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It's Complicated (Blu-ray Review)

26 Apr, 2010 By: Mike Clark

Street 4/27/10
Box Office $112.7 million
$29.98 DVD, $36.98 Blu-ray
Rated ‘R’ for some drug content and sexuality.
Stars Meryl Streep, Alec Baldwin, Steve Martin, John Krasinski, Lake Bell, Mary Kay Place, Rita Wilson, Alexandra Wentworth.

One of the biggest disconnects of any kind I witnessed last year was the one between casual moviegoers (who mostly loved Nancy Meyers’ comedy of traumatic post-divorce) and the seasoned pros — by this, I don’t mean exclusively critics by a long shot — who more or less shrugged. My own reaction was somewhere in the middle, and not only because It’s Complicated boasts a contender for last year’s single funniest movie scene. Meryl Streep’s juggling of equally middle-aged beaus Steve Martin and Alec Baldwin also filled an annual moviegoing need.

Though it’s a reasonable question how much this need will transfer to a home release on the April calendar, the movie did fill the year-end bill for that large group of family members (grandma included) always looking for something harmonious to see after the holiday dishes are done and wishbones snapped. Note the designation “family members” and not “family” because this is an ‘R’-rated movie (though with the soul of a ‘PG-13’ and one I’d have been ready to see by age 6, to be sure). But the rating is a little misleading: It’s the great gag that led to the MPAA’s “sexuality” designation, and the drug content reference refers to some (atypical for its characters) party-time reefer intake. Certainly, there must be a lot of grandmotherly products of the ’60s and ’70s who occasionally revert to their old doobie mindset.

If the cop played by Dick Miller in Roger Corman’s Rock ‘n’ Roll High School (on Blu-ray next week) referred to the Ramones as “ugly people,” these are their pretty counterparts. Streep’s divorcee runs an upscale eatery, Martin is an upscale architect trying to date her, and Streep’s still smitten ex-husband Baldwin is upscale, too. In fact, one knock against the movie is that everything in it oozes lushness and conspicuous consumption at a time when so many real-life people are having a tough time making a go of it. Well, one can concede this as a valid point (or at least a partial one) while also stopping to remember that this used to be the reason a lot of people in rotten straits went to the movies in the first place.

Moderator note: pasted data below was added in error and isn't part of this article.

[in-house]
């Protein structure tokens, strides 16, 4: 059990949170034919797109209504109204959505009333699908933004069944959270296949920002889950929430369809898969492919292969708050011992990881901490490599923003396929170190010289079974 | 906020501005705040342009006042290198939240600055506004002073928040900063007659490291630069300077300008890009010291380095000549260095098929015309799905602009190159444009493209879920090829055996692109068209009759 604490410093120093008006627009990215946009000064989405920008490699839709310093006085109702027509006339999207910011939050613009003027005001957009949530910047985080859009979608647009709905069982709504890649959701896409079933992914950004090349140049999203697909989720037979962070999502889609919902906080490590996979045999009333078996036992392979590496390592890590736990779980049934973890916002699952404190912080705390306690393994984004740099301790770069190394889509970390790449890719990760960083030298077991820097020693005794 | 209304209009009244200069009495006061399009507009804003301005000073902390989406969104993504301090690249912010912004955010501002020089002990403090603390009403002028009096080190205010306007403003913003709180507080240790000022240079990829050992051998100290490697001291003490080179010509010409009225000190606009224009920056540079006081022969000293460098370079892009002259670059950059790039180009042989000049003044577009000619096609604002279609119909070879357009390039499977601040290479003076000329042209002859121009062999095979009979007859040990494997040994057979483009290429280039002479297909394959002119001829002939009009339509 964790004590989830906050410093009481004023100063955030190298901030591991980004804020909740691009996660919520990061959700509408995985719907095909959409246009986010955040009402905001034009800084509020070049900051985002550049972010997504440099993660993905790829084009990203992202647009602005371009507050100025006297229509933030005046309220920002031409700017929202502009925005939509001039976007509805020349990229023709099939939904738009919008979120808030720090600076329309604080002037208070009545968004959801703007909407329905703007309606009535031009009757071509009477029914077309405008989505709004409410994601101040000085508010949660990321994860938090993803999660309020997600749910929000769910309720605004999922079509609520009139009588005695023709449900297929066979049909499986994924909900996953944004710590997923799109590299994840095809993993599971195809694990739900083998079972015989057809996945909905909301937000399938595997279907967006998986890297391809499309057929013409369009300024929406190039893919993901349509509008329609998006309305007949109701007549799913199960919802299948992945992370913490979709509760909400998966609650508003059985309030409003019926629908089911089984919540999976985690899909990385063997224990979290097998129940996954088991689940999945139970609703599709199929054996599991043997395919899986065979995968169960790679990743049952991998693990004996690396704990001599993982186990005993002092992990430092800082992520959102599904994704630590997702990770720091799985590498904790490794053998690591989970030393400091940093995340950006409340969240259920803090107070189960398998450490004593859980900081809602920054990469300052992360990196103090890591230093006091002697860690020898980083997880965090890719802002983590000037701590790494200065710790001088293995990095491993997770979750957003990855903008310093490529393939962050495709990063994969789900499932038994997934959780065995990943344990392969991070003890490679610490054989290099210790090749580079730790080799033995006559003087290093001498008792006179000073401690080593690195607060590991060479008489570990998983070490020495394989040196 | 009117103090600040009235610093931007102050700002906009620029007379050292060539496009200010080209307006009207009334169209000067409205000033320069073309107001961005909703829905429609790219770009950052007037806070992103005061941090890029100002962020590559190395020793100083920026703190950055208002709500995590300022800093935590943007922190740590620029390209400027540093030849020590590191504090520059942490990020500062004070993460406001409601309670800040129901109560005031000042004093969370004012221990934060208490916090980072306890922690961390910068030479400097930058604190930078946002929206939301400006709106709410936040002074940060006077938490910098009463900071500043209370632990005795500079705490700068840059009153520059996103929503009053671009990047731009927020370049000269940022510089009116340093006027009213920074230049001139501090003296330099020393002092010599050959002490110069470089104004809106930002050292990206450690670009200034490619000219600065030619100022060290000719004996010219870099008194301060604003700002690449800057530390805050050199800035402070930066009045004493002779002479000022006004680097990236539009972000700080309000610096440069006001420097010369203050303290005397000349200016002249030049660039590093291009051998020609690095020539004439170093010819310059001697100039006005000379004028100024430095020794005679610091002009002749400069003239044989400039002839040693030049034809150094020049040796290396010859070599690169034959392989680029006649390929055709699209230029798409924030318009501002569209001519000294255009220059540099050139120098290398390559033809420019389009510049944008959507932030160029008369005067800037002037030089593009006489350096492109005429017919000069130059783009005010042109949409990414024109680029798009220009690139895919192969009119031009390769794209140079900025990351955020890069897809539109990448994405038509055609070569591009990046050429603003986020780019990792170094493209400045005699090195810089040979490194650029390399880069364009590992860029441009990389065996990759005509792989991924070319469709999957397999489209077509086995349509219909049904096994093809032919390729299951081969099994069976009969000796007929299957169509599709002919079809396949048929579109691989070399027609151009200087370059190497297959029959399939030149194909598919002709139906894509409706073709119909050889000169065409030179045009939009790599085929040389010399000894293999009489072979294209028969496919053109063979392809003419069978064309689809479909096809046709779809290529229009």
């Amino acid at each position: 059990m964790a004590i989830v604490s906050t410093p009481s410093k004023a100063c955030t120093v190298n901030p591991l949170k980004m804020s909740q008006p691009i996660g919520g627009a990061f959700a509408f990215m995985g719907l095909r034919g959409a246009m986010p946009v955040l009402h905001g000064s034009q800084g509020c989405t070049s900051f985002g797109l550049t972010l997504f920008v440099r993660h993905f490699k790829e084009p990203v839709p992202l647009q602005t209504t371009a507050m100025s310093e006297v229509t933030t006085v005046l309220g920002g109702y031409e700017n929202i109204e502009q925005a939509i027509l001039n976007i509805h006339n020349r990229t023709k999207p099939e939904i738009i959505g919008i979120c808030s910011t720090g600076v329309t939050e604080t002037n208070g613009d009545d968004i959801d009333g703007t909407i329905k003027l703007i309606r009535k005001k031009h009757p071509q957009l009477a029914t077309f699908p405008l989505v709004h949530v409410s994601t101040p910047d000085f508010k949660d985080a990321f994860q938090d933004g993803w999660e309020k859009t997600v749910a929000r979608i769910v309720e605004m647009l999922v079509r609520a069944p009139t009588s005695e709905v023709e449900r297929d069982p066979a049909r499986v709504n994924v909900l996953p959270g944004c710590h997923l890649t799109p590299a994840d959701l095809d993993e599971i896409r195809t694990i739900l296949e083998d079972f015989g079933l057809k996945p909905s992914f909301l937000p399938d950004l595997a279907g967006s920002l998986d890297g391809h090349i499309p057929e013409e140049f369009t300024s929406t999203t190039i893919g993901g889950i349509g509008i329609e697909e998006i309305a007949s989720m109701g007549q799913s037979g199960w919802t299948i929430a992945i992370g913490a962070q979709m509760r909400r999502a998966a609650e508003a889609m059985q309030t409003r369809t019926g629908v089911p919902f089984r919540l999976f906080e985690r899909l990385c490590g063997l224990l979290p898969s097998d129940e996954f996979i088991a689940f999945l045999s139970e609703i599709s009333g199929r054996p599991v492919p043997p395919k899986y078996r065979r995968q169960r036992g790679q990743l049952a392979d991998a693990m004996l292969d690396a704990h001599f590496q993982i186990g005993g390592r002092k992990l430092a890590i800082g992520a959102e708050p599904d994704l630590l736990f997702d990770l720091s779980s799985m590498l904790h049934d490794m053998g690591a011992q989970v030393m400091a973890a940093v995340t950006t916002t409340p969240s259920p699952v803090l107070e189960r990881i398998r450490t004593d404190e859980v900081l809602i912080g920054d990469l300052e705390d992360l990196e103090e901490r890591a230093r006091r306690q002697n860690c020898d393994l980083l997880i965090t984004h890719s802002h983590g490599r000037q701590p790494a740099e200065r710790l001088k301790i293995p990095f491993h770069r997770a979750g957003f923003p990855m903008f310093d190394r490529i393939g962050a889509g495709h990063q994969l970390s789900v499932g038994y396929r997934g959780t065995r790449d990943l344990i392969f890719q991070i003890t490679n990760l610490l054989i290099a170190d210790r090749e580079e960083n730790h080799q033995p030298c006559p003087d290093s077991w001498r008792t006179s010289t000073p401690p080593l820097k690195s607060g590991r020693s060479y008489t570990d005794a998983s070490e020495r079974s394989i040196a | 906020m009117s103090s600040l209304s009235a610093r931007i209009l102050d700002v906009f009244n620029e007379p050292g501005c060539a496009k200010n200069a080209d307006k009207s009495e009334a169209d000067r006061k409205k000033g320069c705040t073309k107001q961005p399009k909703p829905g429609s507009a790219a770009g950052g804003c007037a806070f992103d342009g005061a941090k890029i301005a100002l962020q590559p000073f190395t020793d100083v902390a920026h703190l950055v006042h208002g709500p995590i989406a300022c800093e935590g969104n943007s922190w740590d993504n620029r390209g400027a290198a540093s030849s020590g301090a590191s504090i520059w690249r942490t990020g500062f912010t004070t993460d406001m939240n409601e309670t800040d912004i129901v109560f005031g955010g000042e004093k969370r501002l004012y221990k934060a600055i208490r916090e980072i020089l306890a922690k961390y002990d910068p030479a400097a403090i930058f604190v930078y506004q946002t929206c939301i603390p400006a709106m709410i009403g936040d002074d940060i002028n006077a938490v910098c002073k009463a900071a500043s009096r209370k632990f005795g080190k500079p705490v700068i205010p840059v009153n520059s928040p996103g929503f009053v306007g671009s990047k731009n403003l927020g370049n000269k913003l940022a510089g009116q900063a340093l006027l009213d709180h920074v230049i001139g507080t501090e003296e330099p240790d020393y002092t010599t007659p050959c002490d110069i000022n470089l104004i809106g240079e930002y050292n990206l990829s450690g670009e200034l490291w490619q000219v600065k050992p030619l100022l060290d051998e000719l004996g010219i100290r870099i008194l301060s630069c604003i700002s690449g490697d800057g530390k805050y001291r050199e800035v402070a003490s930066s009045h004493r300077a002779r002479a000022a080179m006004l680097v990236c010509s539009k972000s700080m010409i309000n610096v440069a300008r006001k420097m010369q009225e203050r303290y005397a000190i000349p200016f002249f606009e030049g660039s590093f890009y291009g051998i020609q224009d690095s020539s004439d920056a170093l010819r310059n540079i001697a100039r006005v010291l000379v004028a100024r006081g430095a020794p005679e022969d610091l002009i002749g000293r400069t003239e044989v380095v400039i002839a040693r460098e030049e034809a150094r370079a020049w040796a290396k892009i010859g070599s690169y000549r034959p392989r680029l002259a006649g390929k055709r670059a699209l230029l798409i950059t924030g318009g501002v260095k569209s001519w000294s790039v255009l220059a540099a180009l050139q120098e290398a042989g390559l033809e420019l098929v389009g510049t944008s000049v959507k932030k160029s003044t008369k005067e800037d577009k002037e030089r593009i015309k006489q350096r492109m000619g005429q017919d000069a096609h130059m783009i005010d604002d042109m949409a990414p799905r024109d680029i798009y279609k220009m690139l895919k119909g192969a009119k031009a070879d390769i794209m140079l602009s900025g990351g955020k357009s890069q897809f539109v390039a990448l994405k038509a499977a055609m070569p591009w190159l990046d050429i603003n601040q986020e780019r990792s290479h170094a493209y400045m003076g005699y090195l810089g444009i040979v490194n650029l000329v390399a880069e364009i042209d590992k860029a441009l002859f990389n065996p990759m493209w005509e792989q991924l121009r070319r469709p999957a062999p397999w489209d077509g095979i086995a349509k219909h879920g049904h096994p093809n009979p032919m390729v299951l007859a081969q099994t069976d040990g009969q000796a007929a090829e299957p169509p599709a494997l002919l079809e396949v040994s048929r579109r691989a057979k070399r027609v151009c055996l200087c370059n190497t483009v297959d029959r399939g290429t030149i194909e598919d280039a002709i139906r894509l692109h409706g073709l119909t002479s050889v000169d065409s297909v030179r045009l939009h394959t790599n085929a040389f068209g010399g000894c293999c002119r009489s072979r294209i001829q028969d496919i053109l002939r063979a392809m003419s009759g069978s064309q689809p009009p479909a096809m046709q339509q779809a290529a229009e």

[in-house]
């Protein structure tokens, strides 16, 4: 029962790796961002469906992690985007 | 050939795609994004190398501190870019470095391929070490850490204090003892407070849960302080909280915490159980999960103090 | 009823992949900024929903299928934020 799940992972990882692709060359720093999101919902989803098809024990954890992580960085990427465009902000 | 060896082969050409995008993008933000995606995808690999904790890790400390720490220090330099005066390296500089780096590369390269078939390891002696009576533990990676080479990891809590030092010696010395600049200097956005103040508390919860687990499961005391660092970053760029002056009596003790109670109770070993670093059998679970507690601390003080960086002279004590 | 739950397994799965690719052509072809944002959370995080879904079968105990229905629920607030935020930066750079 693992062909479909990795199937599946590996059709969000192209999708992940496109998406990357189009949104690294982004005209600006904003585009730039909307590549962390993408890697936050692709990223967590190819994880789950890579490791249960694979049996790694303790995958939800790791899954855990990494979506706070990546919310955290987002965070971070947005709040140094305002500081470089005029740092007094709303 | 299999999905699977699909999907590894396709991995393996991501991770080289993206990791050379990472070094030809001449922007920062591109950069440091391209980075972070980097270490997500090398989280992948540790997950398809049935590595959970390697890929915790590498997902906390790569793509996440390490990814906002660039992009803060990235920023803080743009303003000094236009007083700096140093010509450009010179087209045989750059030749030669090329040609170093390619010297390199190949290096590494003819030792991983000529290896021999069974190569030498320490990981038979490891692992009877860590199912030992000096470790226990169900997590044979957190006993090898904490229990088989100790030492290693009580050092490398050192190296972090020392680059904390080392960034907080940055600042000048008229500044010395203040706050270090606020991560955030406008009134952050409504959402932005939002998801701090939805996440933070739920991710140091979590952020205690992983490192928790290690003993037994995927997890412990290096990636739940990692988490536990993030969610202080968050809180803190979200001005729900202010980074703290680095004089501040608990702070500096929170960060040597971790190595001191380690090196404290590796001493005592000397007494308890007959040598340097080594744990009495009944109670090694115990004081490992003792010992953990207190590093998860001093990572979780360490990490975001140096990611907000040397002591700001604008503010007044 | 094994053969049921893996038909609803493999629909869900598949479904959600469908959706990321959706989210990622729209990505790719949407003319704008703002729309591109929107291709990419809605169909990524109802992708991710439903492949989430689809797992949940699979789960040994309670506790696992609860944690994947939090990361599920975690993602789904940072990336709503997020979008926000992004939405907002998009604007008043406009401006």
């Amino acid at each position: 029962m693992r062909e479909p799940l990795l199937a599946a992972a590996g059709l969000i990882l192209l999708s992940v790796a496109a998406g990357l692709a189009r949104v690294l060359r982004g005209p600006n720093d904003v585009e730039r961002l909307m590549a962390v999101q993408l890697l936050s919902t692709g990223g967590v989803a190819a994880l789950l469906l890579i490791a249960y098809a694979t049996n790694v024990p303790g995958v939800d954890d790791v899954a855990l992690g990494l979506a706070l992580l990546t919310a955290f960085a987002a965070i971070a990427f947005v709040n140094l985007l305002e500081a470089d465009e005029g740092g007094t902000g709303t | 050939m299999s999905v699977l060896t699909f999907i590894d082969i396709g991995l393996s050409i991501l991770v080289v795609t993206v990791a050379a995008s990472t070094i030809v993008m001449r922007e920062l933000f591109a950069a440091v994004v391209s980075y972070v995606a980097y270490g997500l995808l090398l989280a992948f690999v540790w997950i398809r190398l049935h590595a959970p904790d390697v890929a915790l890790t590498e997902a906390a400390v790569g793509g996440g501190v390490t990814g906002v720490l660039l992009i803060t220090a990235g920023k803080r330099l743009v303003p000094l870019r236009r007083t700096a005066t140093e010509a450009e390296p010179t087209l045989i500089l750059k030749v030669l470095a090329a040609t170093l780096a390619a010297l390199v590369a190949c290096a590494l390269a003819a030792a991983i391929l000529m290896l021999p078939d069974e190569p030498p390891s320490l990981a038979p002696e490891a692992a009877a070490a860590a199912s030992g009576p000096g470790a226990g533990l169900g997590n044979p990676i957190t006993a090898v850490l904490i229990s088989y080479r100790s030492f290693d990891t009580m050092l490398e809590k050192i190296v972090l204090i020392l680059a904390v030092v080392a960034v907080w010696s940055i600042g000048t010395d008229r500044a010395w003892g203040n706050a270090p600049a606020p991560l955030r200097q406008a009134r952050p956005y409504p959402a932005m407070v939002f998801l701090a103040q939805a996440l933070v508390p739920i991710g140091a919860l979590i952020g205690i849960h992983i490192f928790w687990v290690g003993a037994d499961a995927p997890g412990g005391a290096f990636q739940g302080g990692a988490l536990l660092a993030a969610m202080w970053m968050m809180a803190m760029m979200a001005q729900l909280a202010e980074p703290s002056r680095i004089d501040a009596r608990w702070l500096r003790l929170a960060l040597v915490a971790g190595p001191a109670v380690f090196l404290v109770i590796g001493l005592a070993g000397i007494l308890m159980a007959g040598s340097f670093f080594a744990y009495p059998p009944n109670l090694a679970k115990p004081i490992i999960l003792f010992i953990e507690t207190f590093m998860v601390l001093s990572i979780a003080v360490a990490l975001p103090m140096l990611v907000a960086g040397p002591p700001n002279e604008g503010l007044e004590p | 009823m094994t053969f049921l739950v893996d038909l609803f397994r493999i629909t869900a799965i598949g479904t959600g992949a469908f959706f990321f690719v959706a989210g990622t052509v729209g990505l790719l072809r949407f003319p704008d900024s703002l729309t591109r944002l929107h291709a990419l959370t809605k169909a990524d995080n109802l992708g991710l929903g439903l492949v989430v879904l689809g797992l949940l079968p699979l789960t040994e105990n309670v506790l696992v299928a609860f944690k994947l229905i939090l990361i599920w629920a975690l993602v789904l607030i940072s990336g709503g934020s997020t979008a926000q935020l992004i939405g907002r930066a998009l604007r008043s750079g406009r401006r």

It’s true that the slickness of Meyers’ movies could jackknife any dozen rigs on “Ice Road Truckers.” But as in 2003’s Something’s Gotta Give, it’s also true that her leads here — also John Krasinski of “The Office” in support — largely bail out the material. All of the living room “Greek Chorus” scenes between Streep and her pals (Mary Kay Place, Rita Wilson, Alexandra Wentworth) come off as superfluous and somewhat pandering to the chick-flick audience base. It’s a different movie, however, when Streep is playing off the two men.

After The Devil Wears Prada, Mamma Mia!, Julie & Julia and this picture in recent years, it’s fascinating to me that Streep has suddenly become box office gold. Where were audiences during the early glory days of Plenty, Ironweed and Defending Your Life? Or even She-Devil (a lousy movie, but what a performance). In fact, I don’t even think The French Lieutenant’s Woman and Silkwood were that big, outside of the gray-matter demographic. Something to ponder.

The extras here include one of those no doubt sincere but nonetheless irritating featurettes where the co-stars fawn all over themselves to praise their fellow actors. The non-actor personnel who accompany Meyers on the commentary include cinematographer John Toll, who (speaking of lush cosmetics) may not even know how to shoot a movie that doesn’t look like a trillion dollars. I’ve always suspected that the only reason he didn’t get an Oscar for shooting Terrence Malick’s The Thin Red Line is that he’d won back-to-back awards for Legends of the Fall and Braveheart not long before. He also did the handsome-in-a-different-way Almost Famous, but let’s not rub it in.

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